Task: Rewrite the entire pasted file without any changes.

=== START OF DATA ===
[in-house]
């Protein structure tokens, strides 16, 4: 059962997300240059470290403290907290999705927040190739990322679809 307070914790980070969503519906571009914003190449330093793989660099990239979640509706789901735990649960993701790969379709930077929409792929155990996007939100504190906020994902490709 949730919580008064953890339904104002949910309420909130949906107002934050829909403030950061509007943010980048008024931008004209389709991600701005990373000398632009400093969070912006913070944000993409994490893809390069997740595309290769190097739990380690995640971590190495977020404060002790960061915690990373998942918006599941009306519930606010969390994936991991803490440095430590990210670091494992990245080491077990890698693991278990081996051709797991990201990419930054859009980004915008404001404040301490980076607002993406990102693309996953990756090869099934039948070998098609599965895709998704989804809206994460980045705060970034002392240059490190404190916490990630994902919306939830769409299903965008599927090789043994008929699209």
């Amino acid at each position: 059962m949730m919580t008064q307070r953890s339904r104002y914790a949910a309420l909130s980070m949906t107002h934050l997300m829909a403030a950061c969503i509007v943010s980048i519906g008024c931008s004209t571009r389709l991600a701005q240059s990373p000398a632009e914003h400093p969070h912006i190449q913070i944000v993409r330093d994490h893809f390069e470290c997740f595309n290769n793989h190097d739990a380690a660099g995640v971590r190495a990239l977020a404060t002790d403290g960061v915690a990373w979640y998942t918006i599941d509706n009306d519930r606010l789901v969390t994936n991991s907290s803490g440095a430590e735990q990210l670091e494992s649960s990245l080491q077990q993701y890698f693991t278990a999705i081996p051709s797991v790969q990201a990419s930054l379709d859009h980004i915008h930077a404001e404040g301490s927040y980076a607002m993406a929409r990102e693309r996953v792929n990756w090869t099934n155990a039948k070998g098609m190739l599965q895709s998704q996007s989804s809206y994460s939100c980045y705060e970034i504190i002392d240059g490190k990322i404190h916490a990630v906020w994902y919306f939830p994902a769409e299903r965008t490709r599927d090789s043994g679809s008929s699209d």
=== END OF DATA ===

[in-house]
């Protein structure tokens, strides 16, 4: 059962997300240059470290403290907290999705927040190739990322679809 307070914790980070969503519906571009914003190449330093793989660099990239979640509706789901735990649960993701790969379709930077929409792929155990996007939100504190906020994902490709 949730919580008064953890339904104002949910309420909130949906107002934050829909403030950061509007943010980048008024931008004209389709991600701005990373000398632009400093969070912006913070944000993409994490893809390069997740595309290769190097739990380690995640971590190495977020404060002790960061915690990373998942918006599941009306519930606010969390994936991991803490440095430590990210670091494992990245080491077990890698693991278990081996051709797991990201990419930054859009980004915008404001404040301490980076607002993406990102693309996953990756090869099934039948070998098609599965895709998704989804809206994460980045705060970034002392240059490190404190916490990630994902919306939830769409299903965008599927090789043994008929699209």
């Amino acid at each position: 059962m949730m919580t008064q307070r953890s339904r104002y914790a949910a309420l909130s980070m949906t107002h934050l997300m829909a403030a950061c969503i509007v943010s980048i519906g008024c931008s004209t571009r389709l991600a701005q240059s990373p000398a632009e914003h400093p969070h912006i190449q913070i944000v993409r330093d994490h893809f390069e470290c997740f595309n290769n793989h190097d739990a380690a660099g995640v971590r190495a990239l977020a404060t002790d403290g960061v915690a990373w979640y998942t918006i599941d509706n009306d519930r606010l789901v969390t994936n991991s907290s803490g440095a430590e735990q990210l670091e494992s649960s990245l080491q077990q993701y890698f693991t278990a999705i081996p051709s797991v790969q990201a990419s930054l379709d859009h980004i915008h930077a404001e404040g301490s927040y980076a607002m993406a929409r990102e693309r996953v792929n990756w090869t099934n155990a039948k070998g098609m190739l599965q895709s998704q996007s989804s809206y994460s939100c980045y705060e970034i504190i002392d240059g490190k990322i404190h916490a990630v906020w994902y919306f939830p994902a769409e299903r965008t490709r599927d090789s043994g679809s008929s699209d």